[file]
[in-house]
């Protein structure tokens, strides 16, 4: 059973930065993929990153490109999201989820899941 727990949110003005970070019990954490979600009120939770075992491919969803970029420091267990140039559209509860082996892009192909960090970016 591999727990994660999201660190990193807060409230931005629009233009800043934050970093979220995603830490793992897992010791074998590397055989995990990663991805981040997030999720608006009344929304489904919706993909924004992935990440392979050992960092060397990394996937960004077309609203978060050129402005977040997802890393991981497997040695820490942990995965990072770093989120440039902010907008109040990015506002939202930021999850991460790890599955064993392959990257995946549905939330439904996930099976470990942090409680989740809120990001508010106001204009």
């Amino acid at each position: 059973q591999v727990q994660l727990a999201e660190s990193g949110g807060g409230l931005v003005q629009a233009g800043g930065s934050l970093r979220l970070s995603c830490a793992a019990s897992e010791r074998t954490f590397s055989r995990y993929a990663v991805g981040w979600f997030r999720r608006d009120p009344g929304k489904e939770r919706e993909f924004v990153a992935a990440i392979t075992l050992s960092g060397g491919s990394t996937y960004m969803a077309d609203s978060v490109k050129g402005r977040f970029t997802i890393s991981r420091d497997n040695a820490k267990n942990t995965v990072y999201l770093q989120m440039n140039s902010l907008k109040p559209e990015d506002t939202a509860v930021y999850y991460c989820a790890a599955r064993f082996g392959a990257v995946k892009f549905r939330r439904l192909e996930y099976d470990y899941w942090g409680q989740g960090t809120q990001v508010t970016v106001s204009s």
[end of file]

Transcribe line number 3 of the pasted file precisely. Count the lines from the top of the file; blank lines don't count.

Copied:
């Amino acid at each position: 059973q591999v727990q994660l727990a999201e660190s990193g949110g807060g409230l931005v003005q629009a233009g800043g930065s934050l970093r979220l970070s995603c830490a793992a019990s897992e010791r074998t954490f590397s055989r995990y993929a990663v991805g981040w979600f997030r999720r608006d009120p009344g929304k489904e939770r919706e993909f924004v990153a992935a990440i392979t075992l050992s960092g060397g491919s990394t996937y960004m969803a077309d609203s978060v490109k050129g402005r977040f970029t997802i890393s991981r420091d497997n040695a820490k267990n942990t995965v990072y999201l770093q989120m440039n140039s902010l907008k109040p559209e990015d506002t939202a509860v930021y999850y991460c989820a790890a599955r064993f082996g392959a990257v995946k892009f549905r939330r439904l192909e996930y099976d470990y899941w942090g409680q989740g960090t809120q990001v508010t970016v106001s204009s």